President’s Comment – November 2021
The effects of low fees and long hours on mental wellbeing in the architecture profession is becoming increasingly clear, but if fees went up, would the time or the profit trickle down? John Held explores the issues.
Most practice owners know that sinking feeling when work has dried up, the forward cash flow looks precarious, and in a few months’ time there won’t even be enough income to feed the cat, let alone the staff that you depend on. What do I have to do to win this next job? And, if I win it, can I service it properly for that discounted fee for the next couple of years?
Or (for some at the moment) there is the opposite: not being able to cope with the workload or find the right staff. Such are the boom-and-bust cycles of this construction profession, which are not always the best conditions for developing a vibrant, rewarding, long-term architectural career.
The recent Parlour Friday session to update us on Naomi Stead’s Monash Uni-led Mental Wellbeing project was informative, challenging, and an indicator of how far the profession still has to go. Their ability to demonstrate that measures of architect’s wellbeing is lower than the general populace is interesting, as are the reasons given for those results.
It also led to some good conversations with the young architects around the table afterwards. The survey results show there are strong links between wellbeing, time allowances given for tasks, unpaid overtime and fee discounting. Would you recommend your career to a high school student? How can we ensure projects have adequate time and fee allowances? And why do so many leave the profession, and where do they go?
Probably no-one questions that fee cutting is a bad thing generally and that architect’s work isn’t valued enough. But another question is: would an increase in fees fix everything? There would be a lot of owners of architectural practices who don’t get paid much of a premium (if anything) for the risks involved – and why many firms find succession planning hard. At the same time, there are probably owners who are doing very well and not sharing much of it with their staff, or assume that young and enthusiastic professionals want to work all those unpaid hours to achieve the perfect design. So, if fees would go up, would the time or the profit trickle down??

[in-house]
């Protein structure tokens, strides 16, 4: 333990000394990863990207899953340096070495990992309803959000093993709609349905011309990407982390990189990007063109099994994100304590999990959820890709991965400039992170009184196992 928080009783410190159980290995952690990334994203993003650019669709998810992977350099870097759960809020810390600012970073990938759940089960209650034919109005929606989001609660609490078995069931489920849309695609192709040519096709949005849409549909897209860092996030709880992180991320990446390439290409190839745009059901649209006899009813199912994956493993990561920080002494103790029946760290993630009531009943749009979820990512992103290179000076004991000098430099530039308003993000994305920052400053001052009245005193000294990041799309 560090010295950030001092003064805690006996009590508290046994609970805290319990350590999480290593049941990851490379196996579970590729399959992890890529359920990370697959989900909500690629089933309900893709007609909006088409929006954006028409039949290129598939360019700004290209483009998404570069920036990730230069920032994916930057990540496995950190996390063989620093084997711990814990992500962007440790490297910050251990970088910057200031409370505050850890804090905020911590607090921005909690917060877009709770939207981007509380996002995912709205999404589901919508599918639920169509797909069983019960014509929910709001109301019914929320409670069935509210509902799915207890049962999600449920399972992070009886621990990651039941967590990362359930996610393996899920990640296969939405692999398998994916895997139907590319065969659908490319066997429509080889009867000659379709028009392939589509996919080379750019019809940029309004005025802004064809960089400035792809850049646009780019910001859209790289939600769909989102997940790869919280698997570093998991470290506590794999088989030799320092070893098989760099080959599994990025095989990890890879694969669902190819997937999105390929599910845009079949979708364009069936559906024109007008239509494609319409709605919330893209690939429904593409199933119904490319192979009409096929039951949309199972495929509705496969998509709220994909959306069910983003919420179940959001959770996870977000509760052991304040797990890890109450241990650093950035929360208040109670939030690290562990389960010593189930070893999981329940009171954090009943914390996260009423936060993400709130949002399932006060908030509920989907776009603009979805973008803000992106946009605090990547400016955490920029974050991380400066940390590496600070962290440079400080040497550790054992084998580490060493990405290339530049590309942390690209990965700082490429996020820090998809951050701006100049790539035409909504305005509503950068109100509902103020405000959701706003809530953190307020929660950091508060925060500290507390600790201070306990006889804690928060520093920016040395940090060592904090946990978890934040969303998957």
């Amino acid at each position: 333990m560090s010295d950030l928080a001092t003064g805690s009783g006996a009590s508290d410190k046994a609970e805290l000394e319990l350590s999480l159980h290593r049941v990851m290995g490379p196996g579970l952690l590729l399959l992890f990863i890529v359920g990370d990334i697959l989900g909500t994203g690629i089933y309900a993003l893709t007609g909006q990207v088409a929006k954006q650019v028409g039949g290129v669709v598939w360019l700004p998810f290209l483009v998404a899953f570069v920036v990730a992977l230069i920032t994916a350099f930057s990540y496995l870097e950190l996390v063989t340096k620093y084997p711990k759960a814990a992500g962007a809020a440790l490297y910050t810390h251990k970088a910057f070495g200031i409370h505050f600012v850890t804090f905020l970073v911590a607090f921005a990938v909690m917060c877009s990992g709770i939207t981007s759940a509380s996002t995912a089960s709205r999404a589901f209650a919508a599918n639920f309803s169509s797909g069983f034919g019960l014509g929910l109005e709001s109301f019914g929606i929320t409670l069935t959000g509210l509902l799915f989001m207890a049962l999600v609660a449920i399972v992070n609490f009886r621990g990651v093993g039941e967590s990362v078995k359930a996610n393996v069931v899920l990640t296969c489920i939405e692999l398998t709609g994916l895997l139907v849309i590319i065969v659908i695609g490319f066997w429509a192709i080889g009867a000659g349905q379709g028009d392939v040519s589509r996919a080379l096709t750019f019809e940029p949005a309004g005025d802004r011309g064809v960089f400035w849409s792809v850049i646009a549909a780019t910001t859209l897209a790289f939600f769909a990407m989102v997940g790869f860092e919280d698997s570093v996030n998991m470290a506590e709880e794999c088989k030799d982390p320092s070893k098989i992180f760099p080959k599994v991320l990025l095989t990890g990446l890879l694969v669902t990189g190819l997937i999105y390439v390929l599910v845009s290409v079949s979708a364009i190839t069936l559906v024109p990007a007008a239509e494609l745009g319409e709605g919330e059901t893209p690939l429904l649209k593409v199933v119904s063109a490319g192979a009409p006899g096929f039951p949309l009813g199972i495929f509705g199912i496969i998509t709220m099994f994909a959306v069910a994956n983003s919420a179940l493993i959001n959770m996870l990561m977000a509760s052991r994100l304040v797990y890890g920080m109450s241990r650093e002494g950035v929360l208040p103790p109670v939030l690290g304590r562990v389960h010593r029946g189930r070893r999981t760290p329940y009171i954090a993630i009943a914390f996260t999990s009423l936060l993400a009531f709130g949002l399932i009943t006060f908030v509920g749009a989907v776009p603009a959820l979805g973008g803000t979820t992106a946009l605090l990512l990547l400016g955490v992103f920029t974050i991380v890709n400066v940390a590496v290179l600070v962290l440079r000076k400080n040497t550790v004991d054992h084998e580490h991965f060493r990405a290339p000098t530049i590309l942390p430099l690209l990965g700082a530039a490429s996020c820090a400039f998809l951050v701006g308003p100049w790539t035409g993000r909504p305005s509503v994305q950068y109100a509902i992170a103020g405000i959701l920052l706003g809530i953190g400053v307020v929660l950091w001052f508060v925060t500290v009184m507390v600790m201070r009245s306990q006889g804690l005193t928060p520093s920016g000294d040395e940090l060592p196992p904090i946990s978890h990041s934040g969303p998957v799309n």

The opposite side of the coin is time taken to do things properly – the complaints about poor quality documentation don’t seem to go away – a mix of deskilling of the less glamorous aspects of the profession and a lack of time to do it. The constant pressure to compact the program is also noticeable, and it’s usually the design and documentation time that gets squeezed. It’s interesting when builders say to you, “I wish your clients would pay you properly to do good documentation, so it was easier to build”.
The NSW Building Commissioner, David Chandler, recognises the value of thorough documentation in increasing the quality of buildings, and a minimum standard of coordinated documentation is an integral part of the NSW Design and Building Practitioners Act. Will this set a standard that other clients come to expect? Fully coordinated, clear and complete documentation takes time and money, but it does reduce risk and increase quality. We need to convince clients that spending money getting it right before construction starts is valuable, and we need to lobby government clients to ensure they tender on value, not the lowest fee.
The implementation of the ACA Time and Cost Calculator over the last ten years has not been to set “minimum” fees – we know that even in the days of published fee guides they were used as a basis for discounting. It has rather been as a tool to understand what each architect’s costs are. How long it should take to do a particular type and size of project, how the risk we take is priced, what the added value we bring to the project will be, and therefore what it should cost to do the work? The questions should then be: how do I convince the client they are getting good value, and does this fee mean my team can produced well-designed, well-documented projects and still have a life?
Economics and wellbeing collide when we juggle this equation. There’s a lot more research needed, and our professional futures rely on getting the right answer.